Resume : We present the gram-scale synthesis of hydrophobic gold nanoparticles and a colorimetric system for aqueous HCl detection by electrostatically-induced attraction of the Au nanoparticles. The hydrophobic Au nanoparticles can produce a size change of 440% from 10 nm to 54 nm through the control of the volume ratio of the co-surfactants. In our system, the size change within a wide range is attributed to the high controllability of a surfactant in particle growth. It is very important to size change Au nanoparticles in one synthetic system because the surface energy and the optical properties of gold nanoparticles depend considerably on their size. Electro-sterically stabilized gold suspensions were employed in a colorimetric system for the detection of strong acid in water. When the hydrochloric acid solution higher than critical concentration was injected, particles were quickly aggregated and precipitated, creating a clear solution from the colored suspension. The minimum concentration of dramatic color change was at 5 ppm level of hydrochloric acid, in which the largest colloidal gold nanoparticles (54 nm) were used. Furthermore, because of their steric repulsive soft layer on particles, particles could be reused for further detection experiments after regeneration by the simple pH-neutralization and washing process.

B.B I.3
Authors : R. А. Shkarban, Ya. S. Peresunko, E. P. Pavlova, S. I. Sidorenko, A. Csik*, Yu. N. Makogon
Affiliations : Kyiv Polytechnic Institute, National Technical University of Ukraine, 03056, Prospect Peremogy 37, Kyiv, Ukraine *Institute of Nuclear Research of the Hungarian Academy of Sciences (ATOMKI), H-4001 Debrecen, P. O. Box 51, Hungary

Resume : Thermoelectrics is priority direction of development of science and technology and bases on direct conversion of waste heat into electricity and on the contrary thermoelectric cooling. Antimonide of CoSb3 is perspective thermoelectric material. Formation of phase composition and structure is investigated in nanoscaled films CoSbх(30 nm) (1,82 ≤ х ≤ 4,16) deposited by the method of molecular-beam epitaxy on the substrates of the oxidated monocrystalline silicon at room temperature and 200oC and following annealing in vacuum in temperature range of 300 700оС. Chemical composition of films was determined by Rutherford backscattering spectrometry. Phase composition and structure were characterizated by X-ray diffraction. It is established that the films after the deposition are amorphous state on cold substrate and polycrystalline without texture on heat substrate. Crystallization of amorphous CoSbх films occurs at heating in temperature range of » 140 – 200оС. In the films with bigger Sb amount the temperature range of crystallization increases and shifts to the side of higher temperature. Intensive process of Sb evaporation both excess and from antimonides is observed at annealing of x-ray amorphous films above 300оС and at annealing of polycrystalline films above 450-500оС that will lead to increase in amount of СоSb and СоSb2 phases and decrease in СоSb3 amount. The authors would like to thank Prof. M. Albrecht and Dr. G. Beddies and workers from Chemnitz University of Technology (Germany) for sample preparation, assistance in conduction of investigations and discussion of results.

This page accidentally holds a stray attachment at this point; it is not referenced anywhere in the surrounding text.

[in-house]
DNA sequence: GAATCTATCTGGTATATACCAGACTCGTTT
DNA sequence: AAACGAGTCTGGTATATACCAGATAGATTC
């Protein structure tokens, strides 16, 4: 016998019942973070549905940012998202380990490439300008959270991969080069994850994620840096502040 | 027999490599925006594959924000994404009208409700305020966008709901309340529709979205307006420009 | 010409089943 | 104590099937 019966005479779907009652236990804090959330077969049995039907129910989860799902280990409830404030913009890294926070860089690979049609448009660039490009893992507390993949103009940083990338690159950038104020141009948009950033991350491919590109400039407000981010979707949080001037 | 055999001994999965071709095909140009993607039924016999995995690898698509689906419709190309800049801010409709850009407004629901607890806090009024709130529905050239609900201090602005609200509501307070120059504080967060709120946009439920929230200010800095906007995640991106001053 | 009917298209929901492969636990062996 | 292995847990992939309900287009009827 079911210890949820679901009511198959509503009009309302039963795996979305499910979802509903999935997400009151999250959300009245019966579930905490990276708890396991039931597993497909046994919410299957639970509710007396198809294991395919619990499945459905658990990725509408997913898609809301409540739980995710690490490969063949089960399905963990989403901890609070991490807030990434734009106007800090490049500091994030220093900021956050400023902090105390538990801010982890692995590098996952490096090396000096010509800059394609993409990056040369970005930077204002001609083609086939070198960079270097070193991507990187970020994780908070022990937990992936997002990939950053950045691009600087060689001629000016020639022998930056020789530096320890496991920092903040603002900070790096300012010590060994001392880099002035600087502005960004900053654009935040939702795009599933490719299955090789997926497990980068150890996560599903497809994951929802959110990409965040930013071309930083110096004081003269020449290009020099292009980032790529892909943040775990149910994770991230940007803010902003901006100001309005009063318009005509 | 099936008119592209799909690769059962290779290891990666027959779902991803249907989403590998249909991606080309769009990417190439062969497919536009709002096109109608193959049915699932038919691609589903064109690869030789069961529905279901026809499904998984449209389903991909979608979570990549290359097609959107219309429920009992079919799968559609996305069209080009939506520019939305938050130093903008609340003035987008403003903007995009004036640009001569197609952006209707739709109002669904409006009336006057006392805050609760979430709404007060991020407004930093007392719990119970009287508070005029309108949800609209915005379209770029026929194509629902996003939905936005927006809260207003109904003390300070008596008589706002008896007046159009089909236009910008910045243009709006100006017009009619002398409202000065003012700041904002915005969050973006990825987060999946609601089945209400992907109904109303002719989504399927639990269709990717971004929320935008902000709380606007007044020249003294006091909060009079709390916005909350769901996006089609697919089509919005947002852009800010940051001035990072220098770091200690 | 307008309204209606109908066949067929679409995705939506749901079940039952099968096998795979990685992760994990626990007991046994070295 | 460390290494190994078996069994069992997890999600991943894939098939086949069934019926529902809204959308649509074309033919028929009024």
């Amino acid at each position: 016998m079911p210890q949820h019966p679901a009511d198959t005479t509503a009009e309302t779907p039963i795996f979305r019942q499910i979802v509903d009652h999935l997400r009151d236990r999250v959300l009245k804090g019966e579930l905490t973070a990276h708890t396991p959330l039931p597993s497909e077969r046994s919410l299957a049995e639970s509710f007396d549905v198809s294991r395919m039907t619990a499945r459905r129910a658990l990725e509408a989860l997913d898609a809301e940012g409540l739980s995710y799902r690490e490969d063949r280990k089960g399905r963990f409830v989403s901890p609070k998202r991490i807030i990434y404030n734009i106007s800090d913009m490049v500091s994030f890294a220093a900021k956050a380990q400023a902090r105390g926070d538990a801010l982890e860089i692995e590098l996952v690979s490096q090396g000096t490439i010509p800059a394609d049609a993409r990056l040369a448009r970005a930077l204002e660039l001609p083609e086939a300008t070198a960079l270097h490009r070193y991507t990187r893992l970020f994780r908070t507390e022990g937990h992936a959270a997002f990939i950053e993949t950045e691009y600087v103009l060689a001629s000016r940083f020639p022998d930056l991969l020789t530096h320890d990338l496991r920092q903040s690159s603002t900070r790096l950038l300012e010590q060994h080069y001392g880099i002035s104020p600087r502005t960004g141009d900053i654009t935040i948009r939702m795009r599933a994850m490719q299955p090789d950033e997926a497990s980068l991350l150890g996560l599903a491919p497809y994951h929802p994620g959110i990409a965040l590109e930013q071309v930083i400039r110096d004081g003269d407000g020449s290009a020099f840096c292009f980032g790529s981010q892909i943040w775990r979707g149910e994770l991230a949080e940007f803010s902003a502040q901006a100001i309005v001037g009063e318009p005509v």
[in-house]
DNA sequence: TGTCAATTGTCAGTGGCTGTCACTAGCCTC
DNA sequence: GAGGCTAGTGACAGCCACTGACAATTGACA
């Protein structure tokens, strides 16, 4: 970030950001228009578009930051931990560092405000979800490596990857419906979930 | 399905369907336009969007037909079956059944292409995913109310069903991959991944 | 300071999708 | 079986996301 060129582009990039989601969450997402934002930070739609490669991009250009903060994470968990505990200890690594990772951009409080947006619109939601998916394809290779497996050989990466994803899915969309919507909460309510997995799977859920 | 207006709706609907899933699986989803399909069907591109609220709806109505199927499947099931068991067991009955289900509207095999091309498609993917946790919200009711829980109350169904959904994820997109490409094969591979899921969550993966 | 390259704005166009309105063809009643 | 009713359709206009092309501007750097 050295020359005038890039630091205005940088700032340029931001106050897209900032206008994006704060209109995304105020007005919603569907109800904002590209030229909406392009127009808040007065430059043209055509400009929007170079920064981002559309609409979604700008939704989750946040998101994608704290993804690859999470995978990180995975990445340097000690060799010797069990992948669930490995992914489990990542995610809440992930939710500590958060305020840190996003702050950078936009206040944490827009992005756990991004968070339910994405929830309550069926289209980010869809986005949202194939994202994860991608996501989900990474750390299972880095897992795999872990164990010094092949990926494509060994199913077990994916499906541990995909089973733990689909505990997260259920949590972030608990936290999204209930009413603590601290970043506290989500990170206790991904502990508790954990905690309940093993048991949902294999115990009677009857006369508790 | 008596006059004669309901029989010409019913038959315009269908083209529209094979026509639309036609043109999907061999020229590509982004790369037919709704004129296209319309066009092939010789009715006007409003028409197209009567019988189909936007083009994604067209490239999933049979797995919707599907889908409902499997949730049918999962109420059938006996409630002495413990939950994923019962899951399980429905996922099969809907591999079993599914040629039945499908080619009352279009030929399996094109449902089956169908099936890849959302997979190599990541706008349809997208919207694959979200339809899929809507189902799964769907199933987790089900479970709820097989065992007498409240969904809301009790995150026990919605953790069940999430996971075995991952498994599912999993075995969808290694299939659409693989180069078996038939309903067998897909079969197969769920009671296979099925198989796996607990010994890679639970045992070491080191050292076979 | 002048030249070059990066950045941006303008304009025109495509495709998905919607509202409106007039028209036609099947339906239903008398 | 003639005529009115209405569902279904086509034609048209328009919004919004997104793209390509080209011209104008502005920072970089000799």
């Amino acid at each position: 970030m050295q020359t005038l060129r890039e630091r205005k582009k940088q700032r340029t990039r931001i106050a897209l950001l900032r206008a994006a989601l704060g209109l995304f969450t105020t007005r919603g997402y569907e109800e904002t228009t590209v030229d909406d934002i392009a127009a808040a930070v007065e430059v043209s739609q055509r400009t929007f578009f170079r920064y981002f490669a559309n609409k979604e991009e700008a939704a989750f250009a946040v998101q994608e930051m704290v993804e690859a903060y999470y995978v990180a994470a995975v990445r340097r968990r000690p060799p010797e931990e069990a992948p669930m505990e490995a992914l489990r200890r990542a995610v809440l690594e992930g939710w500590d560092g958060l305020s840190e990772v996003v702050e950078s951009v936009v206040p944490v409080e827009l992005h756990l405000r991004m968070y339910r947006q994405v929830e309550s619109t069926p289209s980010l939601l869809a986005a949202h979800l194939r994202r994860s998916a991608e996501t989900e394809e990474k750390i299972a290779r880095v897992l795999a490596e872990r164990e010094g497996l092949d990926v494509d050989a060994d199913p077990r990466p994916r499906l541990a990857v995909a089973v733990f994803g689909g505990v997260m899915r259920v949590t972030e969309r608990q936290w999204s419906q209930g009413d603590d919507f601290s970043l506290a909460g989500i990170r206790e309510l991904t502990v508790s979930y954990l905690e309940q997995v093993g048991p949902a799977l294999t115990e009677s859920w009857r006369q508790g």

B.B I.5
Authors : Małgorzata Norek, Maksymilian Włodarski, Piotr Matysik, Wojciech J. Stępniowski
Affiliations : Military University of Technology

Resume : For several decades the plasmonic behavior of materials have been almost exclusively studied in visible region. UV plasmonics is of particular interest because of large variety of applications where the higher energy plasmon resonances would advance scientific achievements, including surface-enhanced Raman scattering (SERS) with UV excitation, ultrasensitive label-free detection of important biomolecules absorbing light in the UV, or the possibility for exerting control over photochemical reactions. In UV nanoplasmonics aluminum (Al) can play a leading role due to its advantageous electronic properties. Yet, there is still lack of reproducible method to obtain Al nanostructures with desired parameters and suited for large-scale production. Al nanoconcave arrays can provide a way to overcome these limitations. The regular Al nano-concave arrays can be fabricated by means of hard anodization (HA) processes at high voltages on arbitrarily large area. The method enables the preparation of concaves with well-controlled geometrical parameters such as interpores distance (Dc) or regularity ratio (RR). Al concaves with properly designed Dc and RR demonstrate plasmonic properties in UV/violet region with controllable plasmon resonances. Moreover, the material is very promising with respect to many important applications in UV range, such as improvement of blue/UV light extraction in LEDs, anti-reflecting substrates enhancing light absorption by active layer in solar cells, or biochemical sensing.

B.B I.9
Authors : M.A.Osman 1, A.A.Othman1,, Waleed A. El-Said2, A.A.Abu-shely1, Ahmed G.Abdel rahim1
Affiliations : 1 Physics Department, Faculty of Science, Assiut University. 2 Chemistry Department, Faculty of Science, Assiut University.